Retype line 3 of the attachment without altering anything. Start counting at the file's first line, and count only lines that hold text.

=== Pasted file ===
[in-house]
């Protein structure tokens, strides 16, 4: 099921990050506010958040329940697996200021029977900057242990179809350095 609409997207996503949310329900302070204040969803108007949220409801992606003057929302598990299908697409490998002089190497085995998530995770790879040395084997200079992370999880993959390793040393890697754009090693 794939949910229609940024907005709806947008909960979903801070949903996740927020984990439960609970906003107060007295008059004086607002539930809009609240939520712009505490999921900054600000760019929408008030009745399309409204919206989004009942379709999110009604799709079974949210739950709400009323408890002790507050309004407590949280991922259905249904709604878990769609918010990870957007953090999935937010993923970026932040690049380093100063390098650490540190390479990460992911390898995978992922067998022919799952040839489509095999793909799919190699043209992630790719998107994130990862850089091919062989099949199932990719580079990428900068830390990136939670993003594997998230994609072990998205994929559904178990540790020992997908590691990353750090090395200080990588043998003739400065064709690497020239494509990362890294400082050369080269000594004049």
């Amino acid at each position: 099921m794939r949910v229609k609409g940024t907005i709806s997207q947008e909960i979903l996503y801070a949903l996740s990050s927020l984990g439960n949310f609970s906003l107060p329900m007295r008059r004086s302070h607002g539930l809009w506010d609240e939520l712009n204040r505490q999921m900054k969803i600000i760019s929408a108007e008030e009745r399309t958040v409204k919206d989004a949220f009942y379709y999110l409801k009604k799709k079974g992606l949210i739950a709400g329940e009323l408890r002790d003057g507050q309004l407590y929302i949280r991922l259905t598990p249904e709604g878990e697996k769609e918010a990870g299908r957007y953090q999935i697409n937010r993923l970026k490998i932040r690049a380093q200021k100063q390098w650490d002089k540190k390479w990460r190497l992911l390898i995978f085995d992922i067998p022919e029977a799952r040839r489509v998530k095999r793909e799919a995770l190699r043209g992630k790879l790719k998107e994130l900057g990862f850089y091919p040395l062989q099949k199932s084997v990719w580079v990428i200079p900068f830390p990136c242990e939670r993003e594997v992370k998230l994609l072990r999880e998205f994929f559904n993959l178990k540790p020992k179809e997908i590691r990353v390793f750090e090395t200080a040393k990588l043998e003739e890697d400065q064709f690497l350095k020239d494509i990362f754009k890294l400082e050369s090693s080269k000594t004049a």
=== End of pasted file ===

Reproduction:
């Amino acid at each position: 099921m794939r949910v229609k609409g940024t907005i709806s997207q947008e909960i979903l996503y801070a949903l996740s990050s927020l984990g439960n949310f609970s906003l107060p329900m007295r008059r004086s302070h607002g539930l809009w506010d609240e939520l712009n204040r505490q999921m900054k969803i600000i760019s929408a108007e008030e009745r399309t958040v409204k919206d989004a949220f009942y379709y999110l409801k009604k799709k079974g992606l949210i739950a709400g329940e009323l408890r002790d003057g507050q309004l407590y929302i949280r991922l259905t598990p249904e709604g878990e697996k769609e918010a990870g299908r957007y953090q999935i697409n937010r993923l970026k490998i932040r690049a380093q200021k100063q390098w650490d002089k540190k390479w990460r190497l992911l390898i995978f085995d992922i067998p022919e029977a799952r040839r489509v998530k095999r793909e799919a995770l190699r043209g992630k790879l790719k998107e994130l900057g990862f850089y091919p040395l062989q099949k199932s084997v990719w580079v990428i200079p900068f830390p990136c242990e939670r993003e594997v992370k998230l994609l072990r999880e998205f994929f559904n993959l178990k540790p020992k179809e997908i590691r990353v390793f750090e090395t200080a040393k990588l043998e003739e890697d400065q064709f690497l350095k020239d494509i990362f754009k890294l400082e050369s090693s080269k000594t004049a």